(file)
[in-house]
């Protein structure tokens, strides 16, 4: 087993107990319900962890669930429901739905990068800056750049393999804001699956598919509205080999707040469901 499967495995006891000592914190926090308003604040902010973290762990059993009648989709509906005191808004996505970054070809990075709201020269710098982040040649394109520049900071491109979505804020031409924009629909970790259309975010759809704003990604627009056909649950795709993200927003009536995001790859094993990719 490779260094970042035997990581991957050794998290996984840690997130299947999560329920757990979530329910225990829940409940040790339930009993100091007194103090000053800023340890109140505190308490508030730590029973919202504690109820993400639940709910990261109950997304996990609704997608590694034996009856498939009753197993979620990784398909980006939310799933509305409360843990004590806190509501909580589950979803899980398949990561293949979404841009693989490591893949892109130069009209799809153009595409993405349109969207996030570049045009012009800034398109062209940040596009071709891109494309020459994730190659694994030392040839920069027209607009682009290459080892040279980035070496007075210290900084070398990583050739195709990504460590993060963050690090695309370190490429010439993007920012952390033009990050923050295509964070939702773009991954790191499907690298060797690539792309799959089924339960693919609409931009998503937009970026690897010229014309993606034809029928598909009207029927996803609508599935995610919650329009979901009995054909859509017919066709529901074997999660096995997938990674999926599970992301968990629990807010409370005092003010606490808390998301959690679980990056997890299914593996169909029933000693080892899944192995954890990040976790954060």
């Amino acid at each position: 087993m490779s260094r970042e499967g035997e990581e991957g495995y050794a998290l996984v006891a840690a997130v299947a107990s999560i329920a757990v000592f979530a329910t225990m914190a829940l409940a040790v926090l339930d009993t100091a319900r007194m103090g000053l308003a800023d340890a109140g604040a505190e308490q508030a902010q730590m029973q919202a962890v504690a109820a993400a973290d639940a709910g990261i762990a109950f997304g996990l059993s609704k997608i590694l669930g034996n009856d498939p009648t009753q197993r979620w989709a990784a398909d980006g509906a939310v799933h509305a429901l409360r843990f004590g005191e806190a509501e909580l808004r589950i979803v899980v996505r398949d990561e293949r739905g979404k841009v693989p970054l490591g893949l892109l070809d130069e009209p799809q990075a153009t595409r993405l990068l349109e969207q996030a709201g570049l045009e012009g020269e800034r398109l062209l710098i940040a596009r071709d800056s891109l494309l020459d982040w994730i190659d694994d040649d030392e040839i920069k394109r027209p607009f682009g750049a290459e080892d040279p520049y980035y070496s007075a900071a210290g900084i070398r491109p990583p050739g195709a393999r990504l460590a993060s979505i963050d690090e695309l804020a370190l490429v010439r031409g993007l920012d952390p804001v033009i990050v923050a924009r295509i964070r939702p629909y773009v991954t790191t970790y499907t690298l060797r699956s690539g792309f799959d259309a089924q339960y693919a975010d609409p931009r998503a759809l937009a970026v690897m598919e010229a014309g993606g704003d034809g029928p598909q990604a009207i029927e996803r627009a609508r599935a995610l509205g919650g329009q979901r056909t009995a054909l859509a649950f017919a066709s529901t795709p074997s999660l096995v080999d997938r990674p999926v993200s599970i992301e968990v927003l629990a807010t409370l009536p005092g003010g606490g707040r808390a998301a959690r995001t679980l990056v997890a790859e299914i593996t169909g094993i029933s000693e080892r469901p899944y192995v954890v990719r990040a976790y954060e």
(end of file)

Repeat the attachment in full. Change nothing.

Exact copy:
[in-house]
């Protein structure tokens, strides 16, 4: 087993107990319900962890669930429901739905990068800056750049393999804001699956598919509205080999707040469901 499967495995006891000592914190926090308003604040902010973290762990059993009648989709509906005191808004996505970054070809990075709201020269710098982040040649394109520049900071491109979505804020031409924009629909970790259309975010759809704003990604627009056909649950795709993200927003009536995001790859094993990719 490779260094970042035997990581991957050794998290996984840690997130299947999560329920757990979530329910225990829940409940040790339930009993100091007194103090000053800023340890109140505190308490508030730590029973919202504690109820993400639940709910990261109950997304996990609704997608590694034996009856498939009753197993979620990784398909980006939310799933509305409360843990004590806190509501909580589950979803899980398949990561293949979404841009693989490591893949892109130069009209799809153009595409993405349109969207996030570049045009012009800034398109062209940040596009071709891109494309020459994730190659694994030392040839920069027209607009682009290459080892040279980035070496007075210290900084070398990583050739195709990504460590993060963050690090695309370190490429010439993007920012952390033009990050923050295509964070939702773009991954790191499907690298060797690539792309799959089924339960693919609409931009998503937009970026690897010229014309993606034809029928598909009207029927996803609508599935995610919650329009979901009995054909859509017919066709529901074997999660096995997938990674999926599970992301968990629990807010409370005092003010606490808390998301959690679980990056997890299914593996169909029933000693080892899944192995954890990040976790954060």
């Amino acid at each position: 087993m490779s260094r970042e499967g035997e990581e991957g495995y050794a998290l996984v006891a840690a997130v299947a107990s999560i329920a757990v000592f979530a329910t225990m914190a829940l409940a040790v926090l339930d009993t100091a319900r007194m103090g000053l308003a800023d340890a109140g604040a505190e308490q508030a902010q730590m029973q919202a962890v504690a109820a993400a973290d639940a709910g990261i762990a109950f997304g996990l059993s609704k997608i590694l669930g034996n009856d498939p009648t009753q197993r979620w989709a990784a398909d980006g509906a939310v799933h509305a429901l409360r843990f004590g005191e806190a509501e909580l808004r589950i979803v899980v996505r398949d990561e293949r739905g979404k841009v693989p970054l490591g893949l892109l070809d130069e009209p799809q990075a153009t595409r993405l990068l349109e969207q996030a709201g570049l045009e012009g020269e800034r398109l062209l710098i940040a596009r071709d800056s891109l494309l020459d982040w994730i190659d694994d040649d030392e040839i920069k394109r027209p607009f682009g750049a290459e080892d040279p520049y980035y070496s007075a900071a210290g900084i070398r491109p990583p050739g195709a393999r990504l460590a993060s979505i963050d690090e695309l804020a370190l490429v010439r031409g993007l920012d952390p804001v033009i990050v923050a924009r295509i964070r939702p629909y773009v991954t790191t970790y499907t690298l060797r699956s690539g792309f799959d259309a089924q339960y693919a975010d609409p931009r998503a759809l937009a970026v690897m598919e010229a014309g993606g704003d034809g029928p598909q990604a009207i029927e996803r627009a609508r599935a995610l509205g919650g329009q979901r056909t009995a054909l859509a649950f017919a066709s529901t795709p074997s999660l096995v080999d997938r990674p999926v993200s599970i992301e968990v927003l629990a807010t409370l009536p005092g003010g606490g707040r808390a998301a959690r995001t679980l990056v997890a790859e299914i593996t169909g094993i029933s000693e080892r469901p899944y192995v954890v990719r990040a976790y954060e």